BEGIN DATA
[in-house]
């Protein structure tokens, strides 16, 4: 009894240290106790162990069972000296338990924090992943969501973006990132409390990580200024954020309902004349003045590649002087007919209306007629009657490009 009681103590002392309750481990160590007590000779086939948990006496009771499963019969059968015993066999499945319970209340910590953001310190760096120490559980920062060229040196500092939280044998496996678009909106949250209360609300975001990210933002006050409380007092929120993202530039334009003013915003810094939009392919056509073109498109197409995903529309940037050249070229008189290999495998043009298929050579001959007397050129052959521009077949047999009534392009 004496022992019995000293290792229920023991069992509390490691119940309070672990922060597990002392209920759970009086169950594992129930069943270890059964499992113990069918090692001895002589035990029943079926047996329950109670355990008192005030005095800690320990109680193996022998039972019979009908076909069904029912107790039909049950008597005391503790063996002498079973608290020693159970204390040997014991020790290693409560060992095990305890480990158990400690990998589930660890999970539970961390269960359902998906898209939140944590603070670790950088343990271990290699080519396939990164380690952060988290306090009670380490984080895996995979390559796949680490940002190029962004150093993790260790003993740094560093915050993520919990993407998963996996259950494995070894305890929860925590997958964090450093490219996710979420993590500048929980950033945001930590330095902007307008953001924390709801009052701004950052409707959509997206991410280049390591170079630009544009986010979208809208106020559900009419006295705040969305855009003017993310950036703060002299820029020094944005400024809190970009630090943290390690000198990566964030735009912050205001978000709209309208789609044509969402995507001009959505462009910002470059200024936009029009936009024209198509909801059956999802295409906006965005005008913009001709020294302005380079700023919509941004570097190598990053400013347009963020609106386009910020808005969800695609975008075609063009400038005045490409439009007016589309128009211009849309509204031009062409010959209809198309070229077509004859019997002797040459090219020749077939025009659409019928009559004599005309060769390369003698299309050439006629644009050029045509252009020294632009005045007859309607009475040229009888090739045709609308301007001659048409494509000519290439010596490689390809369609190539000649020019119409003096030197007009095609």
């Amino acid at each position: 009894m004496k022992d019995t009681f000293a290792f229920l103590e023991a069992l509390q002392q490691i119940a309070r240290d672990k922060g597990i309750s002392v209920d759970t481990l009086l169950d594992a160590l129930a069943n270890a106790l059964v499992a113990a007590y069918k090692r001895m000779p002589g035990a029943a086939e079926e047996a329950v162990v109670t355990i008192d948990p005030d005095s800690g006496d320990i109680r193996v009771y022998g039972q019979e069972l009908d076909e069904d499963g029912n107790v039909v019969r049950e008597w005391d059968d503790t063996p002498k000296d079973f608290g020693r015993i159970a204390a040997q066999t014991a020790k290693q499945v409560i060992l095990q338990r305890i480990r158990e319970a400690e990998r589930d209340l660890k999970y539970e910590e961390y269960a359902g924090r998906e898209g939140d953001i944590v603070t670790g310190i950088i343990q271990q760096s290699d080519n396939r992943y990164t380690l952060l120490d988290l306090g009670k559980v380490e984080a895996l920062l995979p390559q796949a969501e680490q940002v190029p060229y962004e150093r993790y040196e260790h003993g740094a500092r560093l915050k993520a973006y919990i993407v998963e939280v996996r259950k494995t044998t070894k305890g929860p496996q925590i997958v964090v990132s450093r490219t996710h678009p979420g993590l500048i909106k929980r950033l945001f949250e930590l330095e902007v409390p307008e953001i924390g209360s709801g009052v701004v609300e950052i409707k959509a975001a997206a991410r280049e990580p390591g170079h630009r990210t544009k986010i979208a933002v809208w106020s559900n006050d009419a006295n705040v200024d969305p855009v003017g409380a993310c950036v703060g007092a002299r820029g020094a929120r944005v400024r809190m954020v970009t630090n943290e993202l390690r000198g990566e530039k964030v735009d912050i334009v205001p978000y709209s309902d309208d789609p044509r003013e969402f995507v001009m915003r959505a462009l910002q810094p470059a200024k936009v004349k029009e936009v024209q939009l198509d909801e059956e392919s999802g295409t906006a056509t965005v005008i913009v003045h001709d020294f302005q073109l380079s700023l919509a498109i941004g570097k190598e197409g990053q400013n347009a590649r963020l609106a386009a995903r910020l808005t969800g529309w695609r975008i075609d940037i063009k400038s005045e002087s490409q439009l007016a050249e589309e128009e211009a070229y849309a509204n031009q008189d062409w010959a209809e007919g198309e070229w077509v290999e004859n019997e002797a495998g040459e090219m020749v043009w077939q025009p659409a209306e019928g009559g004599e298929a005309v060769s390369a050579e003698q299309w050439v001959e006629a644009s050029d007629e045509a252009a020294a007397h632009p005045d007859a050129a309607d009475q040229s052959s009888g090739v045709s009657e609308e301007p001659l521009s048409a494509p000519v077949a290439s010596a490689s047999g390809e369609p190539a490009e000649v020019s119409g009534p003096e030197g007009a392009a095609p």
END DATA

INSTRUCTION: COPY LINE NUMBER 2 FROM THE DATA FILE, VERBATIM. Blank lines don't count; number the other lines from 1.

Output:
């Protein structure tokens, strides 16, 4: 009894240290106790162990069972000296338990924090992943969501973006990132409390990580200024954020309902004349003045590649002087007919209306007629009657490009 009681103590002392309750481990160590007590000779086939948990006496009771499963019969059968015993066999499945319970209340910590953001310190760096120490559980920062060229040196500092939280044998496996678009909106949250209360609300975001990210933002006050409380007092929120993202530039334009003013915003810094939009392919056509073109498109197409995903529309940037050249070229008189290999495998043009298929050579001959007397050129052959521009077949047999009534392009 004496022992019995000293290792229920023991069992509390490691119940309070672990922060597990002392209920759970009086169950594992129930069943270890059964499992113990069918090692001895002589035990029943079926047996329950109670355990008192005030005095800690320990109680193996022998039972019979009908076909069904029912107790039909049950008597005391503790063996002498079973608290020693159970204390040997014991020790290693409560060992095990305890480990158990400690990998589930660890999970539970961390269960359902998906898209939140944590603070670790950088343990271990290699080519396939990164380690952060988290306090009670380490984080895996995979390559796949680490940002190029962004150093993790260790003993740094560093915050993520919990993407998963996996259950494995070894305890929860925590997958964090450093490219996710979420993590500048929980950033945001930590330095902007307008953001924390709801009052701004950052409707959509997206991410280049390591170079630009544009986010979208809208106020559900009419006295705040969305855009003017993310950036703060002299820029020094944005400024809190970009630090943290390690000198990566964030735009912050205001978000709209309208789609044509969402995507001009959505462009910002470059200024936009029009936009024209198509909801059956999802295409906006965005005008913009001709020294302005380079700023919509941004570097190598990053400013347009963020609106386009910020808005969800695609975008075609063009400038005045490409439009007016589309128009211009849309509204031009062409010959209809198309070229077509004859019997002797040459090219020749077939025009659409019928009559004599005309060769390369003698299309050439006629644009050029045509252009020294632009005045007859309607009475040229009888090739045709609308301007001659048409494509000519290439010596490689390809369609190539000649020019119409003096030197007009095609």